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Erin Anderssen on Cancer: A Day in the Life

Globe and Mail Update

For five months, Globe and Mail reporter Erin Anderssen has worked on writing the story of one day in the life of cancer in Canada. Starting at 5:20 a.m. on June 15 in Winnipeg, where a woman with breast cancer watches the sun rise, she profiles dozens of Canadians as they experienced cancer on that day, as well as those who died from it the same day.

Over the next few weeks, The Globe will be looking at cancer, and the fight against it, from every angle.

Ms. Anderssen will join us online to answer questions from readers on Monday at 12:30 EST. Join the conversation at that time, or submit your questions in advance using the comment function.

Ms. Anderssen has been working for The Globe and Mail since 1997, when she joined the parliamentary bureau. She has covered politics, crime and social trends, and now writes features for the newspaper. She has won three National Newspaper Awards, and co-wrote New Canada, a book based on a Globe and Mail special project. A displaced Nova Scotian, Ms. Anderssen lives in Ottawa with her husband and two boys, and a wooden boat crowded into the garage.

Editor's Note: editors will read and allow or reject each question/comment. Comments/questions may be edited for length, clarity or relevance. HTML is not allowed. We will not publish questions/comments that include personal attacks on Globe journalists, other participants in these discussions, questions/comments that make false or unsubstantiated allegations, that purport to quote people or reports where the purported quote or fact cannot be easily verified, or questions/comments that include vulgar language or libellous statements. Preference will be given to readers who submit questions/comments using their full name and home town, rather than a pseudonym.

Rebecca Dube, Welcome Ms. Anderssen, and thanks for joining us online today to answer questions from readers. In Saturday's Focus section, you wrote about a day in the life of cancer in Canada, telling the stories of those struggling with the disease, those who have recovered and some who died on that one day in June. It's an incredibly moving experience to read, and I'm sure it was an emotional journey for you writing it. Can you tell us a bit about how you reported this story, and how it affected you personally?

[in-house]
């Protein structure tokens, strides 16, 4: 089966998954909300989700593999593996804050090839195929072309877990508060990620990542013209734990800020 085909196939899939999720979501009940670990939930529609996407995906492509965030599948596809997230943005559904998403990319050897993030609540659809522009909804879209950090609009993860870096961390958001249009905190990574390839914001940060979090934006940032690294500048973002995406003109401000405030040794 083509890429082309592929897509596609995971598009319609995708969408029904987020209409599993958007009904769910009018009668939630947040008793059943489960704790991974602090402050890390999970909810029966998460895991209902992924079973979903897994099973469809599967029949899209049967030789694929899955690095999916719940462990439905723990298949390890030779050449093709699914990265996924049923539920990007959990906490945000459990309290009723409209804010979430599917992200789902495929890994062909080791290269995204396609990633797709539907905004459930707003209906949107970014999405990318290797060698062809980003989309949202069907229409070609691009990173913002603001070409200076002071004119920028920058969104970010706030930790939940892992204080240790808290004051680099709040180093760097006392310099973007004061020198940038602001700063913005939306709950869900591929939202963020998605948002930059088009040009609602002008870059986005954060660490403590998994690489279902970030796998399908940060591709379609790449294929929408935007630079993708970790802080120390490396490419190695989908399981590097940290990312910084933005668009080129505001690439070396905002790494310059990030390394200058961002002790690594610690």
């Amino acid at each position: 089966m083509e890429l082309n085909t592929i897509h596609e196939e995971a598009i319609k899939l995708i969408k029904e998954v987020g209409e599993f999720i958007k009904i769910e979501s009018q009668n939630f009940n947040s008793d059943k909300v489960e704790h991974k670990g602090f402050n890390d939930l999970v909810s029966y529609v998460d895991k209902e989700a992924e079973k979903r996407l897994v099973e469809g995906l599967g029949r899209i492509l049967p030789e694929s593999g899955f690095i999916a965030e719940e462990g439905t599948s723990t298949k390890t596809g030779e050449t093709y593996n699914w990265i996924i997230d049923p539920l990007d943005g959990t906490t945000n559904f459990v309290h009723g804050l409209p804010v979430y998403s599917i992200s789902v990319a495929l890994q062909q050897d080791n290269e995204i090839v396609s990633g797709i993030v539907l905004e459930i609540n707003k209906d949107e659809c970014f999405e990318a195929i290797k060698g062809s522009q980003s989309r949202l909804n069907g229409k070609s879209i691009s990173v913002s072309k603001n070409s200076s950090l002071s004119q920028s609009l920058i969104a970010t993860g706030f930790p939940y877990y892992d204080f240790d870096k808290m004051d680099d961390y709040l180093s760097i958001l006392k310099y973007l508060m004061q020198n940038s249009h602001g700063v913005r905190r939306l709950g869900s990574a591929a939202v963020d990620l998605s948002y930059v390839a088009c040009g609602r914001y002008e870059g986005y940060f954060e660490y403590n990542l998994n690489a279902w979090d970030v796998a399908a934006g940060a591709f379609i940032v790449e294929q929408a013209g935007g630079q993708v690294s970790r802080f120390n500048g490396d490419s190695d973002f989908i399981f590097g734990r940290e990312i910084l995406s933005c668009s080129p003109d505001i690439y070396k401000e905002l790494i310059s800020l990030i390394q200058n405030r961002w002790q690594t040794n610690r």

Erin Anderssen: First of all, I want to acknowledge the willingness of so many Canadians dealing with cancer to tell their stories, with such honesty and emotion. We are not very good about discussing death and dying, and for them to be willing to share their personal experience was really quite remarkable to me.

I found the subjects for the stories a number of ways: through support groups and organizations, by specifically targeting areas we wanted to cover, and by asking people to come forward who could identify June 15th as significant in some way, or had a memory of June 15th. I looked for people across the country, of all different experience, facing differing kinds of cancer, and at different stages. There were people who started chemotherapy on that day, or celebrated an anniversary in their cancer journey, or watched their son graduate from high school. Sometimes, while talking to people about their experience with cancer, June 15th memories sprung out of the conversation, such as Stella McNamara, the Montreal woman driving home from her chemotherapy who stopped in at the casino and won $900. Or Lynn Chouinard, the Alberta man who delivered his dog's puppies. It was amazing how picking an ordinary, random day produced such extraordinary stories.

This project has affected me like nothing else I have written. You cannot immerse yourself in the personal stories of people struggling with this horrible disease without being changed by them. Every night, I carried those stories home with me. I was awed by the bravery and resilience with which people confronted a terminal diagnosis, and saddened by the isolation felt by so many of the people I spoke to. And you learn -- you try to learn -- not to waste a moment with your family, because they teach you how quickly life can change.

Barbara Crook from Canada writes: I have not been able to think of anything else since I read these profiles. I felt as if I owed it to these people to read and absorb every detail of their stories -- heartfelt congratulations to Ms. Anderssen on making the reader care so much about these human beings in so few words. I was sad, angry, frustrated by the mistakes and delays, inspired and, of course, moved, over and over. Little Shelby will stay with me for a long time. I also thought about the way I deal with, and have dealt with, friends and family members with cancer -- do I let them share their fears? As it turns out, I also knew three of the people profiled -- they were professional contacts rather than close friends, but it was still a shock to read their stories. I look forward to reading the rest of the series -- thank you so much.

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